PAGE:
Table of Contents

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  1. Preface
  2. Introduction to Dynamic Data Masking
  3. Rules
  4. Connection Rules
  5. Security Rules
  6. Security Rule Set Simulator
  7. Masking Functions
  8. Stored Procedure Result Set Masking
  9. Integration with Informatica Products
  10. XML Functions Reference
  11. Glossary

Java Class Example

Java Class Example

The following text is an example of a Java class that you can use as a Java matcher:
import com.activebase.rule.*; public class ExampleJM { public static boolean match(RuleContext ctx) { String user = ctx.getSymbol("APPLICATION_USERNAME"); if (user==null || "".equals(user.trim())) { user = ctx.getSymbol(RuleContext.OS_USER); } if (!"FRED".equals(user.toUpperCase())) { return true; } return false; } }
The Java matcher runs the match method. The method uses the
getSymbol
invocation of the
RuleContext
object to return a value for the user based on the value in the user-defined APPLICATION_USERNAME symbol. If the value is null, the matcher obtains the operating system user name from the appropriate Dynamic Data Masking symbol name from RuleContext.OS_USER.
The method compares the symbol value to
FRED
and returns a match if they are different. To apply a masking function to requests that do not come from FRED, use the Mask rule action. Select the Stop if Applied processing action because FRED is the only user who is authorized to view unmasked data. If the user is not FRED, Dynamic Data Masking applies the masking action.
To retrieve the user name, create a security rule in the rule set with the Java matcher rule, higher in the rule sequence in the rule tree than the Java matcher rule. In the security rule, select the Text matcher and enter a regular expression to retrieve the user name from the request statement. Select the Define Symbol rule action and assign the user name to the APPLICATION_USERNAME symbol.
The incoming SELECT statement has a tag at the end, which consists of two consecutive hyphens (--) followed by a string. The string is the user name that the Java matcher uses for comparison.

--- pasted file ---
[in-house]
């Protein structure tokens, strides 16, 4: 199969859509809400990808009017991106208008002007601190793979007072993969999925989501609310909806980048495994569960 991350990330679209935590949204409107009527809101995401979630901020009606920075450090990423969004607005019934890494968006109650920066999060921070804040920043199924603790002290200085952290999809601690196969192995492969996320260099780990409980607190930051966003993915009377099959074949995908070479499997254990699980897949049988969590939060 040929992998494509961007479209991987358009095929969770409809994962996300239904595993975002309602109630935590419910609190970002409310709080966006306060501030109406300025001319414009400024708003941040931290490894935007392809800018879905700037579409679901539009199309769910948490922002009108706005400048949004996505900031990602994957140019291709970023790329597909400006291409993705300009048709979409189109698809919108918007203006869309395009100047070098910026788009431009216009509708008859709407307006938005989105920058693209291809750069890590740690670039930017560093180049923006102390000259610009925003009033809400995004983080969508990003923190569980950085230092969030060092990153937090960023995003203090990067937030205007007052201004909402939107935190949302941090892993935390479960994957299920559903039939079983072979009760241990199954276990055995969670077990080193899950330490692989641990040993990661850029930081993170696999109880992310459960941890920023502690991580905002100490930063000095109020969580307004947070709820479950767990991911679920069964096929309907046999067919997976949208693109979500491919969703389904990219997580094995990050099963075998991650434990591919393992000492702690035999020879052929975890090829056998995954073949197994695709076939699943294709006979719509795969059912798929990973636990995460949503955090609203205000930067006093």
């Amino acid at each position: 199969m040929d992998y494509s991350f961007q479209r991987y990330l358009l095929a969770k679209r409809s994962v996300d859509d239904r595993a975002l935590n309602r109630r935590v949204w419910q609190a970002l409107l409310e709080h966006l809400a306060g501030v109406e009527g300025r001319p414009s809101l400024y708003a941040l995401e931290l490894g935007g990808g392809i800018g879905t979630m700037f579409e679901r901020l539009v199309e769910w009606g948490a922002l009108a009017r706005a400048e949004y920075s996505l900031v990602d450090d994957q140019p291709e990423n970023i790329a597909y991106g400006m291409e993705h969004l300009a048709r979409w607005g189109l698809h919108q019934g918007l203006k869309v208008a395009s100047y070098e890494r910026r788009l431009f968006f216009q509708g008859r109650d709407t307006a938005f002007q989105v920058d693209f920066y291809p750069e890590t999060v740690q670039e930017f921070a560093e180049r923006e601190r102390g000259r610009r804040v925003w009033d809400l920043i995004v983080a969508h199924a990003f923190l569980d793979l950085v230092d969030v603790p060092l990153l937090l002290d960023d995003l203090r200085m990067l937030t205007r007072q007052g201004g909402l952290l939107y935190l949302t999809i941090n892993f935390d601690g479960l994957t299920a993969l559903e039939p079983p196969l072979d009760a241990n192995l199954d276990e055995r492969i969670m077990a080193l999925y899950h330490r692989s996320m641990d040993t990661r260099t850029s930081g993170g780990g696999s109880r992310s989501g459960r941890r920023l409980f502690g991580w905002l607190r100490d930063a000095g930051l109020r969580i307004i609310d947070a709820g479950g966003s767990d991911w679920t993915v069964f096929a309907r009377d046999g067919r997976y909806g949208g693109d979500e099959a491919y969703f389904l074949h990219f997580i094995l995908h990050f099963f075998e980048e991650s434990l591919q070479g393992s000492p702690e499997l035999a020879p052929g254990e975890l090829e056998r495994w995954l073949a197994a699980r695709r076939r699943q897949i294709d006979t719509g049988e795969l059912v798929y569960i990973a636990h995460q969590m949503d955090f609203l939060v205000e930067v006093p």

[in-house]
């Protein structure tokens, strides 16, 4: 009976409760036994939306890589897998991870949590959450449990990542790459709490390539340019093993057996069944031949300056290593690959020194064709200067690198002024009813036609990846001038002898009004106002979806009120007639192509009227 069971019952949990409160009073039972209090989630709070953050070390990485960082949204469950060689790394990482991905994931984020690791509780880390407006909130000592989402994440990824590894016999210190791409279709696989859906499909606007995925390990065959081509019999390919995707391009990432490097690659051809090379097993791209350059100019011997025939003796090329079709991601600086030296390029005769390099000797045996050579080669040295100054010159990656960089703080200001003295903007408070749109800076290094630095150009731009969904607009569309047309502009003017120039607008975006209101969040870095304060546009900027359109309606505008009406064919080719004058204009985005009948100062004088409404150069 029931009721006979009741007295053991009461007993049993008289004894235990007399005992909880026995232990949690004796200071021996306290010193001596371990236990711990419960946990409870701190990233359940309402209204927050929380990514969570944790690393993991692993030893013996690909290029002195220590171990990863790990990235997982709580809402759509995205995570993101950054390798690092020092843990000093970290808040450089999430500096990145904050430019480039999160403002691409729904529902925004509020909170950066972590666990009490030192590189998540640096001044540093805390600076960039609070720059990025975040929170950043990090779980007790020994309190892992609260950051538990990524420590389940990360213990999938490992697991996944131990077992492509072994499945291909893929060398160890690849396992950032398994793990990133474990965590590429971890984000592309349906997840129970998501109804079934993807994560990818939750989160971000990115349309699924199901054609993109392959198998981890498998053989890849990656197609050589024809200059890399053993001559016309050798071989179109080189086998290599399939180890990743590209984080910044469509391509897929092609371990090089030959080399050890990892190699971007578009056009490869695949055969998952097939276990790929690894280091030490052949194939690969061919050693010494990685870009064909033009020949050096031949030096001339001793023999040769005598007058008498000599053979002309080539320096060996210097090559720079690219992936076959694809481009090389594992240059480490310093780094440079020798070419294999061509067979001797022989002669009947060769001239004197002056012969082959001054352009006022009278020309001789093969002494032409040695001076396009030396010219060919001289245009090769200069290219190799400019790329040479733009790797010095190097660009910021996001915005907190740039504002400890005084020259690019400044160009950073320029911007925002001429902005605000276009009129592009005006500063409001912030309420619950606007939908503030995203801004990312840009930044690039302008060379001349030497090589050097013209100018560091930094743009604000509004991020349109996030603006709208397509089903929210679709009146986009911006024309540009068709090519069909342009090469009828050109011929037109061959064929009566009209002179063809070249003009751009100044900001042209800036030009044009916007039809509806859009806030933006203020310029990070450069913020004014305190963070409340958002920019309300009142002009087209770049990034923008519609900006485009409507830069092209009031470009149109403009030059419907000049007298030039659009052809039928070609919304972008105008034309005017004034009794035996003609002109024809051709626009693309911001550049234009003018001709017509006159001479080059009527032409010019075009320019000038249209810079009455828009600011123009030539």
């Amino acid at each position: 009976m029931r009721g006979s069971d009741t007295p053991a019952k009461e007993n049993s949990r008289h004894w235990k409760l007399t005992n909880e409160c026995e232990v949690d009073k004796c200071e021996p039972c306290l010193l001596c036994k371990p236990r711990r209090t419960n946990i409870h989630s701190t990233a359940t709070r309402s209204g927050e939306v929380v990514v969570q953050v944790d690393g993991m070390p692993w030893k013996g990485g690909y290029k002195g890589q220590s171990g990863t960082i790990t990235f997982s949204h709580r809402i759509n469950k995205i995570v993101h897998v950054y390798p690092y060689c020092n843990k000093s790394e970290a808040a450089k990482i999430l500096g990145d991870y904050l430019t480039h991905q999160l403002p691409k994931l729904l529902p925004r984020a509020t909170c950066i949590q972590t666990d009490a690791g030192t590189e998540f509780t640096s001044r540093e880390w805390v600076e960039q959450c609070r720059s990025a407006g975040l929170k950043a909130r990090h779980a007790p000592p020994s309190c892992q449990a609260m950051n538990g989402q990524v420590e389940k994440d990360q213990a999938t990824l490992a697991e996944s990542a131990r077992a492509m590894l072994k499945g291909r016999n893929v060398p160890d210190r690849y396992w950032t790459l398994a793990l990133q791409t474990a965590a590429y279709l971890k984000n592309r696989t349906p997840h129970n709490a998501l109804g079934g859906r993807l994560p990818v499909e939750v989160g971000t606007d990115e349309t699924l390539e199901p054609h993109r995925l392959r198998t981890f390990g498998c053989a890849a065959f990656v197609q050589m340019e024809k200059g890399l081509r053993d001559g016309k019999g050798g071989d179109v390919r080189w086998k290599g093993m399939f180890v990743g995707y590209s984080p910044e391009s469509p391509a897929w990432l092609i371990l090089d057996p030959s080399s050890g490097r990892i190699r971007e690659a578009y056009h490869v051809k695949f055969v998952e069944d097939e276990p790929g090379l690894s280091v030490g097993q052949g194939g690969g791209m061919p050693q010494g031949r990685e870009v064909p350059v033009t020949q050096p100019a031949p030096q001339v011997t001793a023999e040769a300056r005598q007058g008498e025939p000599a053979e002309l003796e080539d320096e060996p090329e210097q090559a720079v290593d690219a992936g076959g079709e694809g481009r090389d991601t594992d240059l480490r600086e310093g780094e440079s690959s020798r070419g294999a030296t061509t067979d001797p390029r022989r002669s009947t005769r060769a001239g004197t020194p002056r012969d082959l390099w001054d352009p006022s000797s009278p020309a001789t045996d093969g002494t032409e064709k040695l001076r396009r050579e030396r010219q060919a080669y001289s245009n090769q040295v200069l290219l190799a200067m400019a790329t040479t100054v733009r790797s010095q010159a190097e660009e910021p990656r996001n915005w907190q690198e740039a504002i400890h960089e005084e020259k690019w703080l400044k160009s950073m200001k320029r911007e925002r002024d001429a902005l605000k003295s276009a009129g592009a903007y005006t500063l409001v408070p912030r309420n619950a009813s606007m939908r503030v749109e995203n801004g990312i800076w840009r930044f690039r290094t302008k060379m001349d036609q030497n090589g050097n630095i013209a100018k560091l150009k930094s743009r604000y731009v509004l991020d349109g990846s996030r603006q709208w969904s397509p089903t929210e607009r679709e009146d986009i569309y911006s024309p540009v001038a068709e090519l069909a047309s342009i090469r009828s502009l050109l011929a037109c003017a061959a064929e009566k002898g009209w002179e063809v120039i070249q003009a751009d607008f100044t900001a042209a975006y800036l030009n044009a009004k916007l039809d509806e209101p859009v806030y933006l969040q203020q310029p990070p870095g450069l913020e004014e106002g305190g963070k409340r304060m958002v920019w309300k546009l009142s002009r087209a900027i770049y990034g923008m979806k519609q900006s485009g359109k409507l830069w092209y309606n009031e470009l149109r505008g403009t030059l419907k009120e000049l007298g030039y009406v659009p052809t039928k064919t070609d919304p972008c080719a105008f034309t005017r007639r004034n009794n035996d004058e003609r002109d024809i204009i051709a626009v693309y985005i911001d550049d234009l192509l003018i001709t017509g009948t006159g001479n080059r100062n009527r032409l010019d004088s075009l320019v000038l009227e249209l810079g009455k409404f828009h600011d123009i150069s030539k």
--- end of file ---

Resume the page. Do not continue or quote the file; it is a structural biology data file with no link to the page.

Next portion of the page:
To specify the consecutive hyphens as a place holder and capture the text after the place holder, enter the following expression:
.*--(.*)
The
(.*)
component of the regular expression captures the text. The Define Symbol rule action in the security rule references the text with the following regular expression markup:
\(1)
From the regular expression, the Define Symbol action defines the symbol name as APPLICATION_USERNAME and defines the value as
\(1)
.
For example, when the user Scott views the customer information screen, the application submits the following query to the database:
select customer_name from customer --Scott
The Text matcher captures the text
Scott
after the consecutive hyphens. The Define Symbol action sets the APPLICATION_USERNAME symbol to the value
Scott
. The Java matcher compares the APPLICATION_USERNAME symbol value to the value
FRED
. If you did not define the APPLICATION_USERNAME symbol in a previous security rule, the Java matcher instead compares FRED to a predefined Dynamic Data Masking symbol. Because the values in this example are not equal, the Java matcher returns a value of
True
and the Rule Engine applies the masking rule action in the Java matcher rule.
However, if the application submits the following query:
select customer_name from customer --Fred
The Java matcher returns a value of
True
, the Rule Engine does not apply the rule action in the Java matcher rule, and Fred to view masked data.